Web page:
Few athletes have had the impact on their sport like Mike Tyson has on boxing. Aside from Muhammad Ali, no other modern boxer has generated more interest, both inside the ring and out of it. It shouldn't be surprising that Mike Tyson cards are more popular than ever, not that he has a lot to begin with.
While there have been a lot of peaks and valleys in Iron Mike's popularity, in recent years, things seem to have settled. While still a polarizing figure due to his controversial past, nostalgia for the past and a turn on stage and screen have helped people see a warmer side of the Baddest Man on the Planet.
Here are ten key Mike Tyson cards that are extremely popular on the secondary market.
Top 10 Mike Tyson Cards
I know, kicking off a list of Mike Tyson cards with a sticker. But this is the key piece in any Mike Tyson card collection. Predating any mainstream trading card by several years, the 1986 Panini Supersport sticker, which was distributed in Europe, trades at a couple hundred dollars for raw copies. A PSA 10 version sold in February, 2013 for $5,000.
Collectors have no choice but to go oddball for early Mike Tyson cards. 1987 A Question of Sport is a board game released in the UK. Stemming from a long-running British quiz show, the game includes cards from several sports. The 1987 A Question of Sport Mike Tyson card shows the boxer in the ring throwing a punch. The back is green with the game's logo and a small inner border. Tyson is also identified on the back.
Like the traditional second-year card, the 1987 Panini Supersport Mike Tyson sticker doesn't have nearly the prestige as his 1986 sticker, but it's still extremely popular. The white-bordered design of the sticker is simple, but it shows the tough side Tyson is known for.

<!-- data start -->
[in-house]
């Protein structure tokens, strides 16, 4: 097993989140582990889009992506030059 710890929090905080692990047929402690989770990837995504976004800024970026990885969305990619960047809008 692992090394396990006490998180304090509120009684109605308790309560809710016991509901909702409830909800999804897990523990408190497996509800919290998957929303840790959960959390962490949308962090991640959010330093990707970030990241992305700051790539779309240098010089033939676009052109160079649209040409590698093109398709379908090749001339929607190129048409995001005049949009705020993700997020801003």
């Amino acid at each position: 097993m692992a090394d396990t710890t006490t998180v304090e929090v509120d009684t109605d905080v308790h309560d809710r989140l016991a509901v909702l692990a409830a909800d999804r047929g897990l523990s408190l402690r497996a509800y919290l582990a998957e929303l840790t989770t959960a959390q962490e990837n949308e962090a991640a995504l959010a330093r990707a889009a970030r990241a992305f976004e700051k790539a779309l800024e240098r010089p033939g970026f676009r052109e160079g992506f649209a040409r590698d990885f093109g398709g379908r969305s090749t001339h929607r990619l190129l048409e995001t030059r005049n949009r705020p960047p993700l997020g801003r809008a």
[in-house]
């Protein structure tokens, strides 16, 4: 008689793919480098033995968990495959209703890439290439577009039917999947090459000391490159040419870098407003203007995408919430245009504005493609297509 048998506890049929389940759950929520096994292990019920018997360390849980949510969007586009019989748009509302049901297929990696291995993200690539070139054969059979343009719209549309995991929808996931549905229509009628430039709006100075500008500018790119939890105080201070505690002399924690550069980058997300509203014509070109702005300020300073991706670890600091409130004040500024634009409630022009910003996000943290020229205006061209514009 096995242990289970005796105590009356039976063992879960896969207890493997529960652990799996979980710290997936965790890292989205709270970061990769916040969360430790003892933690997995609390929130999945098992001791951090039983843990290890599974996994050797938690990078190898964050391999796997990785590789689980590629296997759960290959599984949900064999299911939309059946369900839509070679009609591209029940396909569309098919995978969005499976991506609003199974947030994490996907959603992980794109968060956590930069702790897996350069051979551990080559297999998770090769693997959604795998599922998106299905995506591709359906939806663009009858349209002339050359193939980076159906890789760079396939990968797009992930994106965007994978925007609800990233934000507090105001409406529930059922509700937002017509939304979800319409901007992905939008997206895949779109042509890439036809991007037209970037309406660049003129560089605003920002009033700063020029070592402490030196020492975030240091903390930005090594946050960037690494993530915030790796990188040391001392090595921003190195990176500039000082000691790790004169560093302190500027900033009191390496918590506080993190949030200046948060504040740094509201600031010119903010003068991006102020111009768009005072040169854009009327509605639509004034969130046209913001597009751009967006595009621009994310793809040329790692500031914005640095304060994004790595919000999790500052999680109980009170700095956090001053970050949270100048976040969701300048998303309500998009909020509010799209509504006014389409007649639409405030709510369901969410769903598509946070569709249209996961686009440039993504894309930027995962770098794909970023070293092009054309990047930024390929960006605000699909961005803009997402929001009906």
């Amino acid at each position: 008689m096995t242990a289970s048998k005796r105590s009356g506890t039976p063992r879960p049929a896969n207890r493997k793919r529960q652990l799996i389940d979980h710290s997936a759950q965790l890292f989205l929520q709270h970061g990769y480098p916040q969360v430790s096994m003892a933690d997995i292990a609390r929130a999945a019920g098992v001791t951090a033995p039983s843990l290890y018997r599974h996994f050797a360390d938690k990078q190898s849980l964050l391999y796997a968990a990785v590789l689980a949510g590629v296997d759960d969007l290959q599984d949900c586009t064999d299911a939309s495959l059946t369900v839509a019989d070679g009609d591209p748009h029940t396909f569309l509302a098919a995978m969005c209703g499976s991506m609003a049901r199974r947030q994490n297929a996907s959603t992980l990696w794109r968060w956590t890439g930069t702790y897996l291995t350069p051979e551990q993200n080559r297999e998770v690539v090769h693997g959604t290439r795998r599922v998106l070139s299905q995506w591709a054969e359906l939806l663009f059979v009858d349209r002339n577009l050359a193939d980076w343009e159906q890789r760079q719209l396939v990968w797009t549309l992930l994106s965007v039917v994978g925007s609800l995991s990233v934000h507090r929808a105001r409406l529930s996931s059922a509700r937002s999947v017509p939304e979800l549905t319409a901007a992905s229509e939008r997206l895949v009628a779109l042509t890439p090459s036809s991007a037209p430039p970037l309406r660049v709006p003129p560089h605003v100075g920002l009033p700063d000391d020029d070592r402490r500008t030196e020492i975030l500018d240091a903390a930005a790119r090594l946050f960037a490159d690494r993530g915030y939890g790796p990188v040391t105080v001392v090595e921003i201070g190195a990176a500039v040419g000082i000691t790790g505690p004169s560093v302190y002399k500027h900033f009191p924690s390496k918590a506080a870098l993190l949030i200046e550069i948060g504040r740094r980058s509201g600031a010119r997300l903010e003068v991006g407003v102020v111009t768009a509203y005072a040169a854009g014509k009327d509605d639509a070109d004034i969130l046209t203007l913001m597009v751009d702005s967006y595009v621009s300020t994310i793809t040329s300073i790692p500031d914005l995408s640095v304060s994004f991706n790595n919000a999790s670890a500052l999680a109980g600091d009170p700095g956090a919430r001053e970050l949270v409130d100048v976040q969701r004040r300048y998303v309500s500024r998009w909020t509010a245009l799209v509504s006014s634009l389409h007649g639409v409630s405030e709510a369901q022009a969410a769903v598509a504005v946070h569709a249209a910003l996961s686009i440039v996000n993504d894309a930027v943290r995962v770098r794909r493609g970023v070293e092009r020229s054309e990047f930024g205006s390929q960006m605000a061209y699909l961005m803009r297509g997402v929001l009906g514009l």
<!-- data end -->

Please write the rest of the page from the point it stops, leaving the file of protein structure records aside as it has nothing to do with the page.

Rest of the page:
Technically, this card didn't come out until 1992. Inserted in random 1992 Kayo Heavyweight Hologram sets, the card is a reported short print. The set had a print run of 35,000 with one of several promos inserted in every set.
One of the most attractive Mike Tyson cards available, the 1991 Ringlords card comes with and without a "Sample" stamp on the back. The full-bleed design pictures a celebrating Iron Mike, belt slung on shoulder, with legendary promoter Don King at his side. The version without the stamp is particularly rare as it was only inserted in five-card cello test packs.
It's amazing to think that the first widely available pack-inserted Mike Tyson card didn't arrive until 2006. And even then, it took a baseball set to do it. The minimalist design shows Tyson ready to fight. Several mini card parallels add to the chase as well as the number of available Mike Tyson cards.
There are several levels to what makes this a great card. First, it comes from the debut Topps Allen & Ginter set, one of the most popular releases of the aughts. It's also the first autographed Mike Tyson card. Although not numbered, it has a stated print run of 200 copies. Most are now firmly entrenched in personal collections so not many show up on the secondary market.
Classic Mike Tyson, at least the tattooed version. The photo on this autograph is about as intense as you get. It's a memorable shot with one a great on-card autograph. The silver version has a printed run of 40 while a gold version is limited to 10.
Mike Tyson isn't only one of the best fighters who ever lived, he also knows how to deliver some awesome quotes. A handful of those quotes are captured in 2012 Leaf Inscriptions. The set not only includes autographs from some of the most popular athletes in sports, but added notes as well. For Tyson, that means getting gems from his appearance in The Hangover and "I want to eat your children."
If you're simply looking for autographed Mike Tyson cards, 2012 Upper Deck All-Time Greats Sports Edition is a great place to start. He has several different cards in the set. And while all are extremely limited on an individual basis, the many options make them one of the best bets for landing one.